Police, witnesses and a man who said he was involved in a fatal police shooting Thursday night offered different versions of what took place when an officer stopped a car for speeding at East Fifth Avenue and Lafayette Street.
Denver police released a brief statement Friday reporting that an officer attempted to stop a speeding car about 10:25 p.m., without saying where. The driver refused to stop, then lost control of his vehicle, according to the release. It came to rest facing north on Lafayette, just a few feet south of East Fifth Avenue in Denver's Country Club neighborhood. The officer, headed east on Fifth Avenue, stopped his cruiser about 15 feet from the car, with his front bumper at right angles to the suspect's front bumper, police said.
Police said the officer got out of his cruiser and approached the vehicle on foot. The suspect raced his engine, causing the officer to think he was about to be run over, so he fired "several rounds" into the vehicle's windshield. The suspect was transported to Denver Health Medical Center, where he later died.
A police press release said the suspect had a lengthy arrest record and was wanted for a parole violation and escape. Neither the coroner's office nor police released the suspect's name.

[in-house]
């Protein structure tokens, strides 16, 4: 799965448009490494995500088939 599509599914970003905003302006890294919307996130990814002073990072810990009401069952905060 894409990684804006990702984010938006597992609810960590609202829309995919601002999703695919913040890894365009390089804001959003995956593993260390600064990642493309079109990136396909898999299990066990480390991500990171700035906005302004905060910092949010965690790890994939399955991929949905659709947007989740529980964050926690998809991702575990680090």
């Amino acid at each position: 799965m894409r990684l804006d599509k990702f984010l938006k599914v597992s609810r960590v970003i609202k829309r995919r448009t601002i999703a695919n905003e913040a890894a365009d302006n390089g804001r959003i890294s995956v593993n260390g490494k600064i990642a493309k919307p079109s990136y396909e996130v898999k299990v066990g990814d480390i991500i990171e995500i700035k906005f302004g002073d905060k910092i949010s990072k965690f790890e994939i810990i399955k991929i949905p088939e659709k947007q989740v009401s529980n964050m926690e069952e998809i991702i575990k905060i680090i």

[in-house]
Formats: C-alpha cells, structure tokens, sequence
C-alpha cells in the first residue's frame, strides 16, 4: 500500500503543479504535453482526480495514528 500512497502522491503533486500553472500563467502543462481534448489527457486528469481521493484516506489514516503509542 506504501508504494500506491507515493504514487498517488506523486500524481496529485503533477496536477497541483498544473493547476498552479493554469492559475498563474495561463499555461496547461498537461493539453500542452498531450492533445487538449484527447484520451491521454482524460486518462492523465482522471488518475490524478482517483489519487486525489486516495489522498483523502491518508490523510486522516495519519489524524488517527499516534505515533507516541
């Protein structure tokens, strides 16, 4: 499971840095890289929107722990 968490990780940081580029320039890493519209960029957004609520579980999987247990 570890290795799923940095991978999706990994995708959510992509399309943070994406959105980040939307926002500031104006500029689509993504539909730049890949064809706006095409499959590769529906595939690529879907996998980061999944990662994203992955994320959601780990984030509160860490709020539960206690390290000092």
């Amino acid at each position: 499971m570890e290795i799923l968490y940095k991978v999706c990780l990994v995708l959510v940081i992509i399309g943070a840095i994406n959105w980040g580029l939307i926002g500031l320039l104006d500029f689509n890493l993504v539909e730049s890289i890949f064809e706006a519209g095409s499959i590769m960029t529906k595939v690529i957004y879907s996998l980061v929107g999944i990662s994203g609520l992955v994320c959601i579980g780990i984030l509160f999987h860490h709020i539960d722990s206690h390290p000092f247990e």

A witness who didn't want to be identified said he saw a car weaving slowly eastbound on Fifth Avenue, followed by a police car that wasn't using its siren or flashing lights. The witness ran from his kitchen out the front door, temporarily losing sight of the two cars. From his porch, he saw the suspect's car when it stopped, facing north on Lafayette, and the cruiser stopped on Fifth Avenue, perpendicular to the suspect's car. He heard multiple gunshots, then saw the officer standing "weapon drawn and pointed at the windshield of the stopped car," he stated in an e-mail to family members.
"The cop was standing in front of his left front bumper, facing the other car," the witness stated. "There were seven holes
"The cop must have been 4 to 6 feet in front of the car when he fired. Very close range."